Two nearby communities might experience very different storm surges during the same maelstrom. One reason is that a cyclone’s winds move in a circular motion, so a community east of the eye can experience winds in the opposite direction to a community west of the eye.

In some cases those winds actually pull water away from shore, lowering sea levels. That’s called “reverse” or “negative” storm surge, and it happened in Bedford Basin during Fiona, lowering water levels there by about 30 centimetres.

Tides are another factor. Port Hawkesbury, N.S., got lucky: Fiona’s worst arrived at low tide. The record-breaking levels at Port aux Basques, on the other hand, coincided with high tide.

On top of all that, there are the waves – something tidal gauges don’t fully capture. According to Environment Canada, during Fiona, a buoy over Banquereau Bank (east of Cape Breton) recorded waves averaging 12 to 15 metres, with peak waves reaching an astonishing 30 metres.

Even bathymetry – basically underwater topography – can strongly influence storm surge. Get unlucky on just two or three of these factors, and the result can be devastating. In the most extreme cases, such as 2005′s Hurricane Katrina, storm surges reached eight metres. In Canada, the worst recorded surges ranged between two and three metres, according to Natural Resources Canada. Surges greater than one metre have been observed on all of Canada’s coastlines: the Pacific, the Atlantic and the Arctic.

A few metres is more than enough.

David Sansom, president of the Red Head Harbour Authority, was checking on eight boats tied up at the wharf during Fiona. In just half an hour, he estimated, the storm surge rose between five and seven feet, reaching the bumper of his pickup truck, forcing him to retreat. Ten minutes later, the wharf gave way.

“It came up that fast, and with that much force, and that’s what started all the damage,” he said. “We lost about 70 per cent of our wharf system.”

Red Head Harbour wharf after being hit by post-tropical storm Fiona.Nathan Rochford/The Globe and Mail

Jason Simpson owns Simpson Aqua Ventures Ltd., an aquaculture company that operates out of Savage Harbour, about 10 kilometres west of Red Head Harbour. After Fiona, he discovered storm surge swept two of his five boats – which had been resting on trailers on what he’d assumed would be safe ground – into the harbour. One he found in a marsh many hundreds of metres away. “The other is upside down in the middle of the bay,” he said.

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Future storm surges will be worse in most coastal communities. Mainly, that’s because of sea-level rise. A report published earlier this year by the U.S. National Oceanic and Atmospheric Administration found that a height difference of between 30 cm and 70 cm separated nuisance flood events from highly destructive ones. Just in the next few decades, it warned, all manner of high-water events, from minor to severe, will become more frequent.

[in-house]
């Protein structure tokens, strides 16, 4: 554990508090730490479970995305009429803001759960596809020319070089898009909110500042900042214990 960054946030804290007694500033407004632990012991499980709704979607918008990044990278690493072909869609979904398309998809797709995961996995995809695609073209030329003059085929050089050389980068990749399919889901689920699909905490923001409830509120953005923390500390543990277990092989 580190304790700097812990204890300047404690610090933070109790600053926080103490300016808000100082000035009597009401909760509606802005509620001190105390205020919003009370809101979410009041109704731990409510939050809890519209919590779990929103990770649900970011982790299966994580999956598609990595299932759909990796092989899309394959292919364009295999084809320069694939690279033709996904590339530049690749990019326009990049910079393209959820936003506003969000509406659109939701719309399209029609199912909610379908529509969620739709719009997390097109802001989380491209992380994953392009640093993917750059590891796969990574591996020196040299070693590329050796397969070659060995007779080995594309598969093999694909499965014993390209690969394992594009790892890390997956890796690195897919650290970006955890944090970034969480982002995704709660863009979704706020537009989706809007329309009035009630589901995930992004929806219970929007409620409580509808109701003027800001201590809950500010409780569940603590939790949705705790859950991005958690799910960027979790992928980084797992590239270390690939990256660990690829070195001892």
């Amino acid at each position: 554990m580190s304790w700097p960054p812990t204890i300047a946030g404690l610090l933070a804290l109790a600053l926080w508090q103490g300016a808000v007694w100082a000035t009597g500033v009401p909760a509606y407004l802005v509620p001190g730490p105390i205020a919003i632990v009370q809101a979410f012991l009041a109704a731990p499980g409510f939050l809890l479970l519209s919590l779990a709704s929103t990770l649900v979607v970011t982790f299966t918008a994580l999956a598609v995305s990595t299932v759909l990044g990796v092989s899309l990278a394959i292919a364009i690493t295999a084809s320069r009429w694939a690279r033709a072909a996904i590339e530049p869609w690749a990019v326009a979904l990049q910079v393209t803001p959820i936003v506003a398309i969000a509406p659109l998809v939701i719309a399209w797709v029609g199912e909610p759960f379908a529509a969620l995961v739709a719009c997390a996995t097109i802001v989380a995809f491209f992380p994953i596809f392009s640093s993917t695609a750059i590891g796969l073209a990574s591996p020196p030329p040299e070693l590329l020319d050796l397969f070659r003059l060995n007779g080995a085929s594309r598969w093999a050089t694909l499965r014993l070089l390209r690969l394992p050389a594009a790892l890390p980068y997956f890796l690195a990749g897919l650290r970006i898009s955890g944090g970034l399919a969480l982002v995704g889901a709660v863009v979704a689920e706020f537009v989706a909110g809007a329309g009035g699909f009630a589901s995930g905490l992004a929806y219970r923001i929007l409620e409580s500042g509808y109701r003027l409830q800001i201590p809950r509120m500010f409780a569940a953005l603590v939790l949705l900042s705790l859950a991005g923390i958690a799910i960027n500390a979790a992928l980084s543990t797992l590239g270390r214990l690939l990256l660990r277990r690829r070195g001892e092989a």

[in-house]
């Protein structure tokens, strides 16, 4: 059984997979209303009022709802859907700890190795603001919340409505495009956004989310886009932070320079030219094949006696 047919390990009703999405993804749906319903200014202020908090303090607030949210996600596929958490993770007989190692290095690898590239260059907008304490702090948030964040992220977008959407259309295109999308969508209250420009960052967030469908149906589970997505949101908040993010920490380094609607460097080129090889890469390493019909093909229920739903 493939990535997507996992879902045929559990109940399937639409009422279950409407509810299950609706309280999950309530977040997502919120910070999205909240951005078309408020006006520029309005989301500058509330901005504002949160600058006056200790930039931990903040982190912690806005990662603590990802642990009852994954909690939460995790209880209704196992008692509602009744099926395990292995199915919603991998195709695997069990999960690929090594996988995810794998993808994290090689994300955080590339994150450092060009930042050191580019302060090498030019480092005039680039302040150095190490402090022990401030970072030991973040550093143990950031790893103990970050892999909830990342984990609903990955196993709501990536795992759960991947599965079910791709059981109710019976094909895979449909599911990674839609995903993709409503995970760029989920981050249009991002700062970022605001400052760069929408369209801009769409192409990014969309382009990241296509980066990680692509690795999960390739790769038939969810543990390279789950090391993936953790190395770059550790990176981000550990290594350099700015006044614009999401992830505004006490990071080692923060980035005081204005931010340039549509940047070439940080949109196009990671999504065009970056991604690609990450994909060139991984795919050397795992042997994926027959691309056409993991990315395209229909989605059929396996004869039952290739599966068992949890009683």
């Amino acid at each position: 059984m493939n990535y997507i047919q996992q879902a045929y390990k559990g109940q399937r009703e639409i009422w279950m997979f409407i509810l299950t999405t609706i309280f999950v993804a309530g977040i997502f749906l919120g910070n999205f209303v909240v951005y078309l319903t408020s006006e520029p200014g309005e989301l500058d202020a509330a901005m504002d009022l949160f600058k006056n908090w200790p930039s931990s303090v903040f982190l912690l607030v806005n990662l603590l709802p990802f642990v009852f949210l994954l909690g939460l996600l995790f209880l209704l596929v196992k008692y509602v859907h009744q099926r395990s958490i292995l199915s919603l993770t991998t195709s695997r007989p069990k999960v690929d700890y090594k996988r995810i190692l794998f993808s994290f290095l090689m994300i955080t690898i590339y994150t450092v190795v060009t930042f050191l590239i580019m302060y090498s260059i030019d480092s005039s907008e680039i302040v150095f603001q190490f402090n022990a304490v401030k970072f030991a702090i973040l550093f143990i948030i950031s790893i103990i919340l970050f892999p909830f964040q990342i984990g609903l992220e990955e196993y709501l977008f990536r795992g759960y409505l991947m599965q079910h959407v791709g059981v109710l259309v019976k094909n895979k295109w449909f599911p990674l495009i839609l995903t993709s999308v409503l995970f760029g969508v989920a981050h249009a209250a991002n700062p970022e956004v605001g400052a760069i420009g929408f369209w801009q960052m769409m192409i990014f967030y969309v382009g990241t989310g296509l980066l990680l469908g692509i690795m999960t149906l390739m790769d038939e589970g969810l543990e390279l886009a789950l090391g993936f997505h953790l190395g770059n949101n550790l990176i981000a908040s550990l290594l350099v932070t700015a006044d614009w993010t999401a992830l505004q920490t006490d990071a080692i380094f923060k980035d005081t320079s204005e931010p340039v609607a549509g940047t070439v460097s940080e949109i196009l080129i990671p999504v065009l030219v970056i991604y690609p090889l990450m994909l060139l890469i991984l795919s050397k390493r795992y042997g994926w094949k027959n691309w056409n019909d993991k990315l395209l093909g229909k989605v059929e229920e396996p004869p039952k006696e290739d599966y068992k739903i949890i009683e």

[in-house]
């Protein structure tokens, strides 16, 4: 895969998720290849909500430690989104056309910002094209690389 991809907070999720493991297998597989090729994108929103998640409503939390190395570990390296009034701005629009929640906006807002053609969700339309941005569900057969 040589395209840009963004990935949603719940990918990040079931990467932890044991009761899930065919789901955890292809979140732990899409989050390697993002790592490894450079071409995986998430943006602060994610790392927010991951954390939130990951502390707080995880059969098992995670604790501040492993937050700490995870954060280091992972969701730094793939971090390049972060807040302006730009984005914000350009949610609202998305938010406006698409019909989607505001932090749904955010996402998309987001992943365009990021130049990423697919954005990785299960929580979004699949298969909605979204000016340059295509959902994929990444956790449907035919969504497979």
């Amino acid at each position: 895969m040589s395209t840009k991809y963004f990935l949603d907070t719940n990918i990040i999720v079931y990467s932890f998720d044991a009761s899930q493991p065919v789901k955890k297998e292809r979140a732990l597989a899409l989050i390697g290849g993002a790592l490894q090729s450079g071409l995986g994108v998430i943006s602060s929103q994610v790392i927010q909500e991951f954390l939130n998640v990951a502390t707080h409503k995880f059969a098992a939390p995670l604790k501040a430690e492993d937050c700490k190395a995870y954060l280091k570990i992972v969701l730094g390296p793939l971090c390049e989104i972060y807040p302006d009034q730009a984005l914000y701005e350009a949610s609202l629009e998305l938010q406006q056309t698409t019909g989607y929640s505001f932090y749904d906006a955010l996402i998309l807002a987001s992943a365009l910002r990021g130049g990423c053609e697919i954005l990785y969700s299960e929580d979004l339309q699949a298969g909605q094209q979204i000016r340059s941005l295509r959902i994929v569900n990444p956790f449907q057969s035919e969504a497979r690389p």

“In other words, much of the coastline is already close to a flood regime shift with respect to flood frequency and, consequently, damages,” noted the report.

Beyond peak hurricane season, another factor is diminishing ice cover in the Gulf of St. Lawrence.

Like a heavy carpet, the presence of ice acts to suppress waves and can protect the shoreline from storms. As climate change reduces the amount and duration of ice cover each year, the coast is more exposed and therefore more subject to erosion. In addition, when ice occurs in broken chunks rather than a solid mass, it can amplify the wind’s ability to stir up damaging waves.

To better predict what such changes will mean in the future, a team based at the National Research Council in Ottawa recently undertook a detailed analysis of storm surges along New Brunswick’s Acadian Peninsula.

Prime Minister Justin Trudeau tours storm-hit Newfoundland, pledges $10-million in relief

The work, published earlier this year, began by identifying the 50 worst storm surges to hit the area during the past half century. To establish their ranking, the team used data from the Escuminac station – coincidentally, one where Fiona set a record last week. In total, 19 of those 50 events have occurred since 2010.

The team then used the real data to improve a computer model that can show the risk levels to various communities in the area for storm surges of different magnitudes. Compared with the detailed flood maps that the U.S. government has prepared for hurricane-prone regions along the Gulf and Atlantic coasts, the effort is still in its early stages. But the ultimate aim is to help guide communities on deciding how best to allocate resources to protect themselves.

“You can essentially quantify the costs from these types of events under a do-nothing scenario and it gives you a means to compare and choose from alternative actions to reduce risk,” said Enda Murphy, a coastal engineering researcher and co-author on the study.